A predominantly older crowd was joined by families and younger residents, waving Chinese flags and holding banners supporting the police.
“Friends who used violence say they love Hong Kong too, but we absolutely cannot approve of their way of expressing themselves,” said Sunny Wong, 42, who works in insurance.
A 60-year-old woman surnamed Leung said protesters who stormed and vandalized the legislature earlier this month must be held responsible for their acts.
“I really dislike people using violence on others... it was so extreme,” Leung said.
Police estimated a turnout of 103,000 people at the peak of the rally, while local media cited organizers as saying 316,000 attended.
Hong Kong’s police are in the midst of a major reputational crisis.
With no political solution on the table from the city’s pro-Beijing leaders, the police have become enmeshed in a seemingly intractable cycle of clashes with protesters who have continued to hit the streets in huge numbers for six weeks.
Demonstrators and rights groups have accused riot police of using excessive force, including tear gas and rubber bullets, and public anger against the force is boiling over.
Police insist their crowd control responses have been proportionate and point to injured officers as proof that a hardcore minority of protesters mean them harm.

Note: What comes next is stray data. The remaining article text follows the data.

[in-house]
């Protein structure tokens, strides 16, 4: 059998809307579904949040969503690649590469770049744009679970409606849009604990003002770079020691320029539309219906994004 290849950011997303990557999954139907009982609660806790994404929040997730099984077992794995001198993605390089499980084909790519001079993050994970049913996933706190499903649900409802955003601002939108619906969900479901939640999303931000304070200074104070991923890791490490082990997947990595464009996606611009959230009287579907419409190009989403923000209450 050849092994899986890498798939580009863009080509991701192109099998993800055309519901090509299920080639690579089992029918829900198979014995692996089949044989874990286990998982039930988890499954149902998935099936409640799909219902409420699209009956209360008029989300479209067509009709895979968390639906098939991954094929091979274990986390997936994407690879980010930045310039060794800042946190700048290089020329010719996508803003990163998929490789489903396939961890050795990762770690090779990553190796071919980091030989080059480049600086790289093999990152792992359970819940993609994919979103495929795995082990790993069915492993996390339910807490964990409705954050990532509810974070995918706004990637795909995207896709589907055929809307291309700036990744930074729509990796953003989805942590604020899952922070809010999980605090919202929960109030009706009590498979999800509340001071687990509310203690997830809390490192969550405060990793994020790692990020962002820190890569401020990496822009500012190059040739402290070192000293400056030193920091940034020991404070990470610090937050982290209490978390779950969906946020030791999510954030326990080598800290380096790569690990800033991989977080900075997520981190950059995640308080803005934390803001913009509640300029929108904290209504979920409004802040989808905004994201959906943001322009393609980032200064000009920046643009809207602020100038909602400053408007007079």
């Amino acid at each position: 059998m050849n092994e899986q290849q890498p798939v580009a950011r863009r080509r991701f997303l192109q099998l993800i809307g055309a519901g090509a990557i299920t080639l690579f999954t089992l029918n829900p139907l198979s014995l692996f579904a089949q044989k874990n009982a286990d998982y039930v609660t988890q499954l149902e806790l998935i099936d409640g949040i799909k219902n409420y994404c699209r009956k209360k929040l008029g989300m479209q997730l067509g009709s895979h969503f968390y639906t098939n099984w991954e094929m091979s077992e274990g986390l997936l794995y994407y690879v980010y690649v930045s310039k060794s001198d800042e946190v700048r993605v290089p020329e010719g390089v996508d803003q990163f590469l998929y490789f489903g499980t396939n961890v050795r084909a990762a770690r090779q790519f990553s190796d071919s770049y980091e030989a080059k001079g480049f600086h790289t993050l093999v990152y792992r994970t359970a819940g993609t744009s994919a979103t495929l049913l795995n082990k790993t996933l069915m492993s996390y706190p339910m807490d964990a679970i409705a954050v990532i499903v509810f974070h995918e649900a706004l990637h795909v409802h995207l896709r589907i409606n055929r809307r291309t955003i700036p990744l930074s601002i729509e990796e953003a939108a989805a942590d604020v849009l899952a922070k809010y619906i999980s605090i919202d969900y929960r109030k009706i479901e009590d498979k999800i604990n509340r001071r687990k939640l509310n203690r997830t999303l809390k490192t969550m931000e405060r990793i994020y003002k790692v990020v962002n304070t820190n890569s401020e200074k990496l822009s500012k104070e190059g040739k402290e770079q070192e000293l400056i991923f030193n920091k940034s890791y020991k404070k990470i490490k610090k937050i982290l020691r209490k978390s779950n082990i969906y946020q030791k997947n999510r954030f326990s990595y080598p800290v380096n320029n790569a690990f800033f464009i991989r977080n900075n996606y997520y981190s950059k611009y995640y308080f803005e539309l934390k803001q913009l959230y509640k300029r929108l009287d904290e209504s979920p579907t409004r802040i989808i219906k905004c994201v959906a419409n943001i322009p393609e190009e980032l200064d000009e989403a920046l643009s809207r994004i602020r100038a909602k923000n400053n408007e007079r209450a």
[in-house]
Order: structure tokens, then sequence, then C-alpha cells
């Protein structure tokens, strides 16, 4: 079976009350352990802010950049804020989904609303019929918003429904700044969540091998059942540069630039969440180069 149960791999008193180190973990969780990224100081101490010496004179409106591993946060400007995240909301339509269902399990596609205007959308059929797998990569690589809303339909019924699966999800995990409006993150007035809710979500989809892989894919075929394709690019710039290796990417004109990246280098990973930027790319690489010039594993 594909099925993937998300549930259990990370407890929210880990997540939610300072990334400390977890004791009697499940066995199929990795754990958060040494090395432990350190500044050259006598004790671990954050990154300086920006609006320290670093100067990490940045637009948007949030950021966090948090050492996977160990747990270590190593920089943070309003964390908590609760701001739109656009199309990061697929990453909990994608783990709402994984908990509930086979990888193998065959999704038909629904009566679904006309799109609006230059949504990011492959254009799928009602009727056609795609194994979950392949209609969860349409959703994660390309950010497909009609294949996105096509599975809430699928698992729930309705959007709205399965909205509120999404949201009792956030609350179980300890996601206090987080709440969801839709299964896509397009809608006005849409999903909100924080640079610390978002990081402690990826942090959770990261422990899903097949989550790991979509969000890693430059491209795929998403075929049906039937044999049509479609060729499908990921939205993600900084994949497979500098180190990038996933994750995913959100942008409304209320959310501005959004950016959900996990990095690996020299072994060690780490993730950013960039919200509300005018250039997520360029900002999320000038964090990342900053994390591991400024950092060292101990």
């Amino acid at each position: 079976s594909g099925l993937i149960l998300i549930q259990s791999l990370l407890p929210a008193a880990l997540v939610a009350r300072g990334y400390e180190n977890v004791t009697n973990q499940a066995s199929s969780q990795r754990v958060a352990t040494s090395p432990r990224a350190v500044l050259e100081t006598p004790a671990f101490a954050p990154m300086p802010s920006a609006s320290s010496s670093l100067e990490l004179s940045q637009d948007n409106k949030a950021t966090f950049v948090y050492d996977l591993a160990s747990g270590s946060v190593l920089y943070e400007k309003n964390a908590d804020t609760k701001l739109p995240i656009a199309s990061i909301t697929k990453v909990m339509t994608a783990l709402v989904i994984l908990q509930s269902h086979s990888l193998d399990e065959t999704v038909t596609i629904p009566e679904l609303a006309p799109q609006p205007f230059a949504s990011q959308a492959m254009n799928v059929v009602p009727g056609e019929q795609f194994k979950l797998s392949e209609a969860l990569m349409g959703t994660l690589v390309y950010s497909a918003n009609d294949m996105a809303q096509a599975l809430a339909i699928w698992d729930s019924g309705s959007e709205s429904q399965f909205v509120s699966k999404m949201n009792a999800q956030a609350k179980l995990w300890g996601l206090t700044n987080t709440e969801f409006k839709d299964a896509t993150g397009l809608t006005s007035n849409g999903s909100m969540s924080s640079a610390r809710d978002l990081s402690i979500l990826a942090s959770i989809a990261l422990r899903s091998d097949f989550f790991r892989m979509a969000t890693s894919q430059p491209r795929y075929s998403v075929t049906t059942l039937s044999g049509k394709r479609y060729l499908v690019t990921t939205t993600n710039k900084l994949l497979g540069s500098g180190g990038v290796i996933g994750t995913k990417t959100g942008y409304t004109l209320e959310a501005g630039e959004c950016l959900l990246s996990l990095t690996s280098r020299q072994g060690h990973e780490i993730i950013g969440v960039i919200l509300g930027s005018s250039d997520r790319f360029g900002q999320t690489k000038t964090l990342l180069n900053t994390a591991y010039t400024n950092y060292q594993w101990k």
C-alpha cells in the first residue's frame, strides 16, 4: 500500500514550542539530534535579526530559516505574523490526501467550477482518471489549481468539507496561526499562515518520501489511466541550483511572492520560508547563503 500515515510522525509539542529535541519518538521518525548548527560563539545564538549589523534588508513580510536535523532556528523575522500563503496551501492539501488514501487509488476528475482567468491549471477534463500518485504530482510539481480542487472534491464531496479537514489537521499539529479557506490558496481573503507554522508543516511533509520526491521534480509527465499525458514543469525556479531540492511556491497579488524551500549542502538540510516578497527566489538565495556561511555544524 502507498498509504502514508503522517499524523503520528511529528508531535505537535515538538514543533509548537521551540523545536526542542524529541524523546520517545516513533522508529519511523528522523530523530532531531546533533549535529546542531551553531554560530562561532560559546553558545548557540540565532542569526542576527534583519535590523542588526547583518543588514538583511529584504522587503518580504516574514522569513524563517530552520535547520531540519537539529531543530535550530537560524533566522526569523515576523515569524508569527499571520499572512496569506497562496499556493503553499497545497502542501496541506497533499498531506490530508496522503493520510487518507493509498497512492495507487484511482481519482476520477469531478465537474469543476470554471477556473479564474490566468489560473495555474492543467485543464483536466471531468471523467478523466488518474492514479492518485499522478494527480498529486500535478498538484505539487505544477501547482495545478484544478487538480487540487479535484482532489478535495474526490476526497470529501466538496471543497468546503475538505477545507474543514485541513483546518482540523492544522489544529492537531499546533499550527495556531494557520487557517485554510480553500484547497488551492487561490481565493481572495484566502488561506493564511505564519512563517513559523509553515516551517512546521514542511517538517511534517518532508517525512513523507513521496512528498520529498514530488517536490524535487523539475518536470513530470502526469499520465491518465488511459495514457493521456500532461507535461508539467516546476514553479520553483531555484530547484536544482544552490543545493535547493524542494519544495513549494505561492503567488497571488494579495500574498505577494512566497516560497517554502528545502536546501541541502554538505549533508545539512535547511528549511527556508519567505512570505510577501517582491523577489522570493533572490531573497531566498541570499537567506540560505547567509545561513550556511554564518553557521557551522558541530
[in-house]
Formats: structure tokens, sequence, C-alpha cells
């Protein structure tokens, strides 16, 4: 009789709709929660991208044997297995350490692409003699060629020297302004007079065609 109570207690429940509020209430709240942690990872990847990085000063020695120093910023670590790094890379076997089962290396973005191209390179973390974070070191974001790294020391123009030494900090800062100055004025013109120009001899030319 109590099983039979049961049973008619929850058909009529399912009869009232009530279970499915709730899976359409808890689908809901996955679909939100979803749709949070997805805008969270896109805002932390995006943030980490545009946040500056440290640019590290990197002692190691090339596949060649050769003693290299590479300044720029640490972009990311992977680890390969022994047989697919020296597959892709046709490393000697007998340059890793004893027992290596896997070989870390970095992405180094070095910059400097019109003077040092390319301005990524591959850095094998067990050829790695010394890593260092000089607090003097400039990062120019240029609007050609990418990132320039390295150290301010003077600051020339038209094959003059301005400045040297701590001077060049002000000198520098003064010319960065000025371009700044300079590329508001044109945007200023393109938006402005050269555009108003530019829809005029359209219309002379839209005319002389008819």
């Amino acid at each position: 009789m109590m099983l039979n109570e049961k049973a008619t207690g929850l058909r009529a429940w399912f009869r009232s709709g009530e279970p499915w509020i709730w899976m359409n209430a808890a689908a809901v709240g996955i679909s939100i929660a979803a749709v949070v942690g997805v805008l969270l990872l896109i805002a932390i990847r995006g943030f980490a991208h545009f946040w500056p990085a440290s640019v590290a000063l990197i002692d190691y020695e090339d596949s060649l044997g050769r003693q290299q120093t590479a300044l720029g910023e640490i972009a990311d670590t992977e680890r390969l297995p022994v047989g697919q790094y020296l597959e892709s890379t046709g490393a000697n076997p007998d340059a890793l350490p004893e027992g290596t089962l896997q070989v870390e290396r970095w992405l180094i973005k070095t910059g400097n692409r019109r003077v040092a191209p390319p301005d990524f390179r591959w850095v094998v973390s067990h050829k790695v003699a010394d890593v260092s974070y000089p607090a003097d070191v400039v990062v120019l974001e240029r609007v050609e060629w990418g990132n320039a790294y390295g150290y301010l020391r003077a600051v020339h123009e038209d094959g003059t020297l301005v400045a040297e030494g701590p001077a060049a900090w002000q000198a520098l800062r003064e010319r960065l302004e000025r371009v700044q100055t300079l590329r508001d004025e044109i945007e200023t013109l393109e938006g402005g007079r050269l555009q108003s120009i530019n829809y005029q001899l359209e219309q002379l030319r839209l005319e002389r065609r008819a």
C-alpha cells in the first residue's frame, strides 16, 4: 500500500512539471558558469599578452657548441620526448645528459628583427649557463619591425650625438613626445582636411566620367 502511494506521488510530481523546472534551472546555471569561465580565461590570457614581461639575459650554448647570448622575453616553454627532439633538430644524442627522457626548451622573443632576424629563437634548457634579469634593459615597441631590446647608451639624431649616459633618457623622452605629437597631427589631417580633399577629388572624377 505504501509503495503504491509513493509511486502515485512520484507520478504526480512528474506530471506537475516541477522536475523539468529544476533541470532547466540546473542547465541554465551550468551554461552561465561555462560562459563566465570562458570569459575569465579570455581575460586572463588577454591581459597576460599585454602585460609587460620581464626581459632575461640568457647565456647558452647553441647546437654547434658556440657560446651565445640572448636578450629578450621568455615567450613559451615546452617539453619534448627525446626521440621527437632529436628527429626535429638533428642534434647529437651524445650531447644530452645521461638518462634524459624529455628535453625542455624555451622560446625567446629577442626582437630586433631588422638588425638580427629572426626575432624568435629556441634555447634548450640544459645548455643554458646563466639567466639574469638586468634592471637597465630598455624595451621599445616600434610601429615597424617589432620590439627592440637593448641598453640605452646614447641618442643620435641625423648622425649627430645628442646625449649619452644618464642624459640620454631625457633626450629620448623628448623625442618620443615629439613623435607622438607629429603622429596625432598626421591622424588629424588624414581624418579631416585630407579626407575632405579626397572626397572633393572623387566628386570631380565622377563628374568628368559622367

Some of the most violent clashes occurred last Sunday when riot police battled protesters hurling projectiles inside a luxury mall. Some 28 people were injured, including 10 officers.
There is growing frustration among the police force’s exhausted rank and file that neither the city’s leaders, nor Beijing, seem to have any idea how to end the crisis.
Chinese state media and powerful pro-Beijing groups threw their weight behind the pro-police rally.
Saturday’s edition of Hong Kong’s staunchly pro-Beijing newspaper Ta Kung Pao ran a front page encouraging readers to join with the headline: “Kick away the violence.”
It featured a drawing of a large foot kicking over a pro-democracy demonstrator.
Many of those at the rally held aloft large slogans printed on the spread of Wen Wei Po, another stridently pro-Beijing newspaper in the city.
A rally last month by police supporters saw ugly scenes, with many participants hurling insults and scuffling with younger democracy protesters as well as media covering the gathering.
While the pro-government protests have mustered decent crowds, they have paled in comparison with the huge pro-democracy marches that have regularly drawn hundreds of thousands of people.
Anti-government protesters are planning another large march Sunday afternoon and say they have no plan to back down until key demands are met.
Tensions were also raised after police on Saturday said they had discovered a homemade laboratory making high-powered explosives. A 27-year-old man was arrested and pro-independence materials were also discovered.
Under the 1997 handover deal with Britain, China promised to allow Hong Kong to keep key liberties such as its independent judiciary and freedom of speech.
But many say that 50-year deal is already being curtailed, citing the disappearance into mainland custody of dissident booksellers, the disqualification of prominent politicians and the jailing of pro-democracy protest leaders.
Authorities have also resisted calls for the city’s leader to be directly elected by the people.